Spray Dryer Absorption (SDA) is a dry scrubbing process that is generally used for low-sulfur coal. SDA FGD systems are typically located after the air preheaters, and the waste products are collected either in a baghouse or electrostatic precipitator. However, to achieve sulfur dioxide (SO2) reduction above 80% with good reagent use, the dry scrubber is generally followed by a baghouse.
Flue gas is treated in an absorber by mixing the gas stream concurrently with atomized lime slurry droplets. The lime slurry is atomized through rotary cup spray atomizers or through dual fluid nozzles. Some of the water in the spray droplets evaporates, cooling the gas at the inlet from 300°F or higher to 160°F to 180°F, depending on the relationship between approach to saturation and removal efficiency. The droplets absorb SO2 from the gas and reacts the SO2 with the lime in the slurry. The desulfurized flue gas, along with reaction products, unreacted lime, and the fly ash passes out of the dry scrubber to the bag-house.
The SO2 absorbed in the atomized slurry reacts with lime in the slurry to form calcium sulfite (CaSO3) in the following reaction:
SO2 + CaO + 1/2 H2O => CaSO3• 1/2 H2O
A part of the CaSO3 reacts with oxygen in the flue gas to form calcium sulfate (CaSO4): CaSO3 + ½O2 + 2H2O => CaSO4•2H2O
Circulating Dry Scrubber (CDS)
There have been tremendous improvements in dry scrubbing technologies as their performance is now equal to wet FGD in most cases. Both of the new technologies Circulating Dry Scrubbers (CDS) and Novel Integrated Desulfurization (NID) are similar in nature and performance. They can achieve 98% SO2 removal on 2.5% sulfur coal. They are able to do this by recycling each particle 50 to 100 times back to a fluidized bed before discharging.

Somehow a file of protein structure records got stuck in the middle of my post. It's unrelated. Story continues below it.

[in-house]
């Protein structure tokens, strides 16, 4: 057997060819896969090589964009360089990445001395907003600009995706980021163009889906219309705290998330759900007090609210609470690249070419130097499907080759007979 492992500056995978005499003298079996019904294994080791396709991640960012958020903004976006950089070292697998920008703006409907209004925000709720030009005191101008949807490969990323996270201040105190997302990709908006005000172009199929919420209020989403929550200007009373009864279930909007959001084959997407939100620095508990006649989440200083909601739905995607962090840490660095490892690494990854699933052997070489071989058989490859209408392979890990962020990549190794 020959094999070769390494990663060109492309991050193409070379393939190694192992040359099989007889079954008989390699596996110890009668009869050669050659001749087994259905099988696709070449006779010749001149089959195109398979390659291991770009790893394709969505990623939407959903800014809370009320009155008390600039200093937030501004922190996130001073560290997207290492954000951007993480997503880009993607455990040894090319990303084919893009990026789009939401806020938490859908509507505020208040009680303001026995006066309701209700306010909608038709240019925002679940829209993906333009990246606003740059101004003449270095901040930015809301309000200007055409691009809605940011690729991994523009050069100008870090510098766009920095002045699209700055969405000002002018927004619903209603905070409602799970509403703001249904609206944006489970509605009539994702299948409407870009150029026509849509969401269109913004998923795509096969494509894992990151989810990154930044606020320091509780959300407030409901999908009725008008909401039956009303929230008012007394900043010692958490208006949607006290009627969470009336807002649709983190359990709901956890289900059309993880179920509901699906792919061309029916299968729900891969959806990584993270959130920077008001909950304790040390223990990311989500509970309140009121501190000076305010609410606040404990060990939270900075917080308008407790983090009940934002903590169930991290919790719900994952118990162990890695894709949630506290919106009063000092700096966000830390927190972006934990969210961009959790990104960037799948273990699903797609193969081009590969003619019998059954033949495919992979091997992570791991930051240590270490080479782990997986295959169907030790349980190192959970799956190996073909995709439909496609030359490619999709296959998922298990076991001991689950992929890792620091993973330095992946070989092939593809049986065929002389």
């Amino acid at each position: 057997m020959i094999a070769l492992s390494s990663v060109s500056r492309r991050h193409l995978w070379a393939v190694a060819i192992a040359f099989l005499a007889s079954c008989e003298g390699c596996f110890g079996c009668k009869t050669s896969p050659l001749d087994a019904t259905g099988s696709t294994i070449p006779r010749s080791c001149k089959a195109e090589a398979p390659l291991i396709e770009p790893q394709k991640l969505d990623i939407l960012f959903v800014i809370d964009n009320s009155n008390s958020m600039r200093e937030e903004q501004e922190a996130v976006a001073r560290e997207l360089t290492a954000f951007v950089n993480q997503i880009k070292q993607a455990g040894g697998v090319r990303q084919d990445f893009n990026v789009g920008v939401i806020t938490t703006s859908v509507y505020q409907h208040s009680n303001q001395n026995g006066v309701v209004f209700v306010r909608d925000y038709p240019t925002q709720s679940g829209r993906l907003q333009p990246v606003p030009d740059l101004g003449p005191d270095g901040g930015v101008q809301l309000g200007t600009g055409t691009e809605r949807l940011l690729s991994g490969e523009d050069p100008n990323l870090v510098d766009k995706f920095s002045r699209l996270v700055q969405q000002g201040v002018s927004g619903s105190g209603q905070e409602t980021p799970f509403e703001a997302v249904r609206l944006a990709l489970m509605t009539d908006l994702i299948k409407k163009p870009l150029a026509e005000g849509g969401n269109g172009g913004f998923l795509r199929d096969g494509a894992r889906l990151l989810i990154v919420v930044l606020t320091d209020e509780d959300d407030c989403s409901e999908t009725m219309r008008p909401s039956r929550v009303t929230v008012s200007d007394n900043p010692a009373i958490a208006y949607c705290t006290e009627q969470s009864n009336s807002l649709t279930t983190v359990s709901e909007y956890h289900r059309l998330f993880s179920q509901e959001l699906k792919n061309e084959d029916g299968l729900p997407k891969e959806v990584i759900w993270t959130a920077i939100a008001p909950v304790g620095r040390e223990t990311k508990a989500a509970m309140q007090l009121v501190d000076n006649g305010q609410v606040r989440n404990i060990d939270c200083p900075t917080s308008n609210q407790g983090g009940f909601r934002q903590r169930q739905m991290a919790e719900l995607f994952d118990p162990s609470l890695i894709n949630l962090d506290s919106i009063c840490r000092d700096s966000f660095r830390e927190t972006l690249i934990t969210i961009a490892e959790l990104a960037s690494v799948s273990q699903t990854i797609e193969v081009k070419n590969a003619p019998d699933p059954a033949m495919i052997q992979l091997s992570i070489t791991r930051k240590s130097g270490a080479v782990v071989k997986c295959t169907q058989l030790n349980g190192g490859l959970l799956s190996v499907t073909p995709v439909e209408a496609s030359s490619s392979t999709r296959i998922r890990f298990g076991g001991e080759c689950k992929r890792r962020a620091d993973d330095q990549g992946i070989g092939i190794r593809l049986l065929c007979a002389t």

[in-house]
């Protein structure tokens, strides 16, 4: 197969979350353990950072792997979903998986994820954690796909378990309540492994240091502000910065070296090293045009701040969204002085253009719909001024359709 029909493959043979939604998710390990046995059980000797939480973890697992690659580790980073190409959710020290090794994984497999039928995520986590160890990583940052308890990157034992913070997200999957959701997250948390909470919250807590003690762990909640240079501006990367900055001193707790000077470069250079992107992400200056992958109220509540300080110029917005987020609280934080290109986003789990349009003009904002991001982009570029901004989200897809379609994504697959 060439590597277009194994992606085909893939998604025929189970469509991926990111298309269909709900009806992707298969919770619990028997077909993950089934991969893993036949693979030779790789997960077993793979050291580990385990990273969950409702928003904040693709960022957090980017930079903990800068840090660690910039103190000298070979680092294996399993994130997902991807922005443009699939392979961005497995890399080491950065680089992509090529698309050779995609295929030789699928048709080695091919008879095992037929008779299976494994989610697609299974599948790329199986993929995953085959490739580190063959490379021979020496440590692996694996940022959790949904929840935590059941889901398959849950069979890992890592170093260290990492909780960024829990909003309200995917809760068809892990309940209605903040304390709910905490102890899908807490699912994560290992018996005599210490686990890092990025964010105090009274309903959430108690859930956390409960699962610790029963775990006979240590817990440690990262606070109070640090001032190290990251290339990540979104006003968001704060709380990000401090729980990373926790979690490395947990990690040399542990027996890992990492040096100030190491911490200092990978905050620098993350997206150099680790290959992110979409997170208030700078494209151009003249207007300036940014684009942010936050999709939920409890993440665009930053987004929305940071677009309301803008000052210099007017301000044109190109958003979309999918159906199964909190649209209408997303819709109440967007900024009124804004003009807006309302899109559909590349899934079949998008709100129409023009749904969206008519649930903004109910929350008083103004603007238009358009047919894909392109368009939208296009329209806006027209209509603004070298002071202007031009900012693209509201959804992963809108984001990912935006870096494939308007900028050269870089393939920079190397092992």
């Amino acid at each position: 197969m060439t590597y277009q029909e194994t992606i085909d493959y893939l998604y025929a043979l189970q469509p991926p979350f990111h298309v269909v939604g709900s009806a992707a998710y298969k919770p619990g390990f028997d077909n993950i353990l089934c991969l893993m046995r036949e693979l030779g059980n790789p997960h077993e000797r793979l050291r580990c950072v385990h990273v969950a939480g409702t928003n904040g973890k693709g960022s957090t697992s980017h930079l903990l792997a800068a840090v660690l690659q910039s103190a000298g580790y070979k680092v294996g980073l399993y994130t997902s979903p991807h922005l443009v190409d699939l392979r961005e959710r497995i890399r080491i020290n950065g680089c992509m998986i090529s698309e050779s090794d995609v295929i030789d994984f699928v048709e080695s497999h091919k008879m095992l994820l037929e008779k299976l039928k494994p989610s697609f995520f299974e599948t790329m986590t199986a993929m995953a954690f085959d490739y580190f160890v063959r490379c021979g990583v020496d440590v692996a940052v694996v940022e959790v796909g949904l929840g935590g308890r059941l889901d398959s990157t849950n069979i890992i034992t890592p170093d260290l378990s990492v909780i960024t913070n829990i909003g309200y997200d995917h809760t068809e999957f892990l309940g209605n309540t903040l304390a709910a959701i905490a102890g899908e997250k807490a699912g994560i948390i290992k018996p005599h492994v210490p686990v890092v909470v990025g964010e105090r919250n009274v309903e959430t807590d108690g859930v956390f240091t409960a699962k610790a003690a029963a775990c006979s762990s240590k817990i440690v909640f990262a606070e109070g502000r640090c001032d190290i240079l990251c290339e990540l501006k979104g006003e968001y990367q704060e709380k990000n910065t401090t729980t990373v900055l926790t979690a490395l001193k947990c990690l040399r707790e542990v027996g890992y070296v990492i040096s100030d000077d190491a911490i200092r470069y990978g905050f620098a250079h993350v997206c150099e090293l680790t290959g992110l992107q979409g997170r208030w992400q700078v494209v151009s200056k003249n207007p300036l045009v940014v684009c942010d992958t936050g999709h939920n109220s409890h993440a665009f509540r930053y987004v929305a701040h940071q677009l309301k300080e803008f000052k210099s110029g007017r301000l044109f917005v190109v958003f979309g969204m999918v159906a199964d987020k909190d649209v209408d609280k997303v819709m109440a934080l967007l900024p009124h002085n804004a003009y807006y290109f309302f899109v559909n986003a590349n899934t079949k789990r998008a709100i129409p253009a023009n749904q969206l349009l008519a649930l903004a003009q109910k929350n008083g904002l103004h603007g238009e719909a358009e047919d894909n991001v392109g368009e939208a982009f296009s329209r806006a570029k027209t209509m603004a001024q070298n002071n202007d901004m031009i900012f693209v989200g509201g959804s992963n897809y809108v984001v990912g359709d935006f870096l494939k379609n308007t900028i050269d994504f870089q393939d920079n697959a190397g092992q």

The flue gas flows through a reactor from the bottom to the top and then enters a downstream particulate control device, which can be either a fabric filter or an electrostatic precipitator. Fly ash from incineration and fresh hydrate is dosed into the reactor, while a large part of the solid material from the reactor is fed back to the fluidized bed as recirculate. Water is also injected to lower the flue gas temperature and achieve higher separation performance. CDS systems use a separate conventional hydrator to prepare the quicklime. Several companies offer this technology in the US.
Novel Integrated Desulfurization (NID) by Alstom
Alstom's design is the same for the reaction chamber but they add quicklime and water directly into the particles being recycled in a patented device they call their "mixer/hydrator." Of the two NID systems currently installed in the US Carmeuse supplies quicklime to both units.